While it remains illegal in most countries, including the UK, scientists have reached a point where they are able to clone human embryos on a grand scale.
However, it is legal for scientists to follow certain therapeutic cloning procedures, if the sole purpose of it is to study cells.
The Human Fertilisation and Embryology Act 2008 allows scientists to study the effects of therapeutic cloning – which is where a nucleus is taken from a cell and transferred to an egg which has also had its nucleus removed, with the new cells used as replacements for damaged or diseased tissue which could help irradiate disease in the future.
Nonetheless, as it is still not available as a common treatment, this could lead to a black market, according to Dr Charles Foster, a Fellow of Green Templeton College and a Research Associate at the University of Oxford.
He told Express.co.uk: “I expect that there will be a black market [around therapeutic cloning].
“The appropriate caution of the regulators when faced with potentially new uses of therapeutic cloning is likely to be seen by desperate patients and relatives as inappropriately restrictive.”
He adds that therapeutic cloning will eventually become commonplace, but that it could lead to great ethical dilemmas.
Theoretically, humans could have cells taken from them to create a ‘clone’ which would be used to harvest organs and thus beat disease.
Dr Foster continued: “If therapeutic cloning were used to produce individuals from whom organs or tissues could be harvested, there would be concerns about instrumentalization: the person would not have been created because she was wanted for herself, but because a particular type of tissue or organ was wanted.
“We simply don’t know what that would do to the psyche of the cloned person, or to the network of relationships that would be produced by her birth.”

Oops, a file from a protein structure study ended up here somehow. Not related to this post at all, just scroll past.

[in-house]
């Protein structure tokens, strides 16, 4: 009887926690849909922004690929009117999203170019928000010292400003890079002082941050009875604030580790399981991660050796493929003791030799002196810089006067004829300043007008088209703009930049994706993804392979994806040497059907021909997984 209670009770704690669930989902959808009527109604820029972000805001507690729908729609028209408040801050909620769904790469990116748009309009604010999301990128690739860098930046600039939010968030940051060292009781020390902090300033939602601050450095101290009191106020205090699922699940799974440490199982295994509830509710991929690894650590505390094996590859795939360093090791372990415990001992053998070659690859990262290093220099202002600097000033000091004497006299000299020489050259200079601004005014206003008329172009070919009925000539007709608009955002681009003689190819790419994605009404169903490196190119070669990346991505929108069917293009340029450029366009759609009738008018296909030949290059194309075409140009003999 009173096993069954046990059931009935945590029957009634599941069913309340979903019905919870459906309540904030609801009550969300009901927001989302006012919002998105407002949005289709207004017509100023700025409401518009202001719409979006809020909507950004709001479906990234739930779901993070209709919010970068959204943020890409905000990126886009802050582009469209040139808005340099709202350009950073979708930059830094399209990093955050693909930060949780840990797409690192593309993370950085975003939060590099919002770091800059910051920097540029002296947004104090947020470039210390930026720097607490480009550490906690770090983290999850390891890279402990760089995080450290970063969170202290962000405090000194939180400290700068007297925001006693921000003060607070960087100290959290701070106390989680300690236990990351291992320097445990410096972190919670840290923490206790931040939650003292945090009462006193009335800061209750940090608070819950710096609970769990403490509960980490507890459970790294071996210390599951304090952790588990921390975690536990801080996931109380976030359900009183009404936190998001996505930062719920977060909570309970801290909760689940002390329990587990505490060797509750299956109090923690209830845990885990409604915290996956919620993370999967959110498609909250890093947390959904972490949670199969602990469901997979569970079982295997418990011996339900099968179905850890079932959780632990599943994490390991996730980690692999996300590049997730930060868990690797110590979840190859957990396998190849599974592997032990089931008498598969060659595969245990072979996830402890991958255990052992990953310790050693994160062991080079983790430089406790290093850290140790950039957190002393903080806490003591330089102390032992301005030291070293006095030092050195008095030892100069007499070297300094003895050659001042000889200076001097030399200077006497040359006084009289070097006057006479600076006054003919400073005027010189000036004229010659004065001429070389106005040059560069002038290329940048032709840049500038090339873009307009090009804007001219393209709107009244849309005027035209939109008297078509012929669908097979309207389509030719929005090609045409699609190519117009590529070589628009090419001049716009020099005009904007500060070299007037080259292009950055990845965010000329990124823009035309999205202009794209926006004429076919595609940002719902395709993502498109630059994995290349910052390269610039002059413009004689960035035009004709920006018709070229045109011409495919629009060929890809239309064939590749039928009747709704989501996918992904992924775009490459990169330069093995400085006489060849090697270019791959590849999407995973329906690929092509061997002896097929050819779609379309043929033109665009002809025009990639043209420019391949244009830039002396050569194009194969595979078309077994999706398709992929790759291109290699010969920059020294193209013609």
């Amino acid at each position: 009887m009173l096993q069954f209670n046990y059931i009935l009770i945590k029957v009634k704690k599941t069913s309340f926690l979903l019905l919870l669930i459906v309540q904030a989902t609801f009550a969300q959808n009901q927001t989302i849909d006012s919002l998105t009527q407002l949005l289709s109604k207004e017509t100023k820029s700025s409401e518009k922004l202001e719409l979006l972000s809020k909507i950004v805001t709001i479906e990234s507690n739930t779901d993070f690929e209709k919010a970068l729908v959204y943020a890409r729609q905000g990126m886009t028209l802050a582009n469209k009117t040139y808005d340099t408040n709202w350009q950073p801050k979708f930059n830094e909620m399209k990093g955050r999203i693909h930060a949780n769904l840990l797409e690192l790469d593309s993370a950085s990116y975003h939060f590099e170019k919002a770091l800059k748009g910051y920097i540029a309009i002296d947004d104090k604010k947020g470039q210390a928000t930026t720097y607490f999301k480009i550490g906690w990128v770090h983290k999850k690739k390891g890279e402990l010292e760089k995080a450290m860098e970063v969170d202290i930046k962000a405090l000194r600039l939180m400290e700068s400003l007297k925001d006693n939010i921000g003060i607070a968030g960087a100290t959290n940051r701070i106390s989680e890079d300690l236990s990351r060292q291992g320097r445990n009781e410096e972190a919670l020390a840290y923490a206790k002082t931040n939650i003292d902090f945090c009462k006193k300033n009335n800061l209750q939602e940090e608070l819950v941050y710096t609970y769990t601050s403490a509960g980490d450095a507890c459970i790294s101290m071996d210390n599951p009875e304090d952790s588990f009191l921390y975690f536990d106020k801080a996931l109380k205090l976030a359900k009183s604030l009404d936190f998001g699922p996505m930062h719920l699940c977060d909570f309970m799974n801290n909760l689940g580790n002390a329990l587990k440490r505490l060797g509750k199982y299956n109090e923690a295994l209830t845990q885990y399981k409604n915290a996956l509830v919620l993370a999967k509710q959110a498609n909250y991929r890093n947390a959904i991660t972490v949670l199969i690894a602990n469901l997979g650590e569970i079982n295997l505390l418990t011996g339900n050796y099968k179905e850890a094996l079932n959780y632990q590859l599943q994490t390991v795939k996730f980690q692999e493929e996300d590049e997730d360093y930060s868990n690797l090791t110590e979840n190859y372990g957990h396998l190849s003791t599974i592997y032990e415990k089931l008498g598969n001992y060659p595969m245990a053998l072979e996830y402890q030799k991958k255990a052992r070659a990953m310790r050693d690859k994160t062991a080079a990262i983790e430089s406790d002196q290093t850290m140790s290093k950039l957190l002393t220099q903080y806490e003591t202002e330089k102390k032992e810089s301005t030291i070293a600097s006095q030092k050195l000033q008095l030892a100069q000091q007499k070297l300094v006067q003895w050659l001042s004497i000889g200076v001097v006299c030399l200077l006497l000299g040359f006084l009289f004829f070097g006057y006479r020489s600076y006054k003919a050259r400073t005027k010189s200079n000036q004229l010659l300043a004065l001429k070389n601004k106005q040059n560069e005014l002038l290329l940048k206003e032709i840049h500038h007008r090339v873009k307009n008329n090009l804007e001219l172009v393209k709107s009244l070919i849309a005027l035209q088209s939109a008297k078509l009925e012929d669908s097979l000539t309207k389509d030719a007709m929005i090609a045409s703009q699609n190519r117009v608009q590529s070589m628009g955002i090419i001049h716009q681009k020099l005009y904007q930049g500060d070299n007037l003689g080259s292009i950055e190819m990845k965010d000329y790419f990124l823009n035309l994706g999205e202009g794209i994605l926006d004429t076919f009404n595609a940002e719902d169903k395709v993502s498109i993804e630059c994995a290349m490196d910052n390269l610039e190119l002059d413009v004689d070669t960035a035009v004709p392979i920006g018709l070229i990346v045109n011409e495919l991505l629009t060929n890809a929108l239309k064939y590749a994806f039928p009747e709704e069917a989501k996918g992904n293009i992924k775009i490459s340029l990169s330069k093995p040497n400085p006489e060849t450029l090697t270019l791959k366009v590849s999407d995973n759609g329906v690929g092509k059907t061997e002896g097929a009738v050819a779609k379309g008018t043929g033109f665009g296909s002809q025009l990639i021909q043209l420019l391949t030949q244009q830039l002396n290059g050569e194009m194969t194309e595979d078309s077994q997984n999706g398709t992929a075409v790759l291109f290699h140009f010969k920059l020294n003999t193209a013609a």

He argued that this “would produce a whole new set of relationships between humans”, which no one has the knowledge to understand.
While he argues that therapeutic cloning might become common, reproductive cloning – where cells are cloned to produce a genetically identical being – will never catch on.
Dr Foster states: “I doubt that human reproductive cloning will ever be common.
“There is an almost universal visceral distaste for reproductive cloning. Although that might diminish, I doubt it will disappear.”
Scientists in China have recently announced that they will open a mass-cloning factory by the end of the year, where they will be producing livestock, and hope to be mass-producing one million cows every 12 months by 2020 for human use.
This move is likely to spread around the globe as it is a cheaper alternative to farming, and Dr Foster believes that the financial benefits will outweigh the ethics.
Dr Foster added: “I think – and fear – that [cloning of animals could become more common than natural reproduction].
“The commercial pressures to produce carefully engineered meat are strong.
“Cloned meat could therefore become cheaper than normally produced meat, and I’m not convinced that consumers will be prepared to pay the price difference for meat produced by natural reproduction.”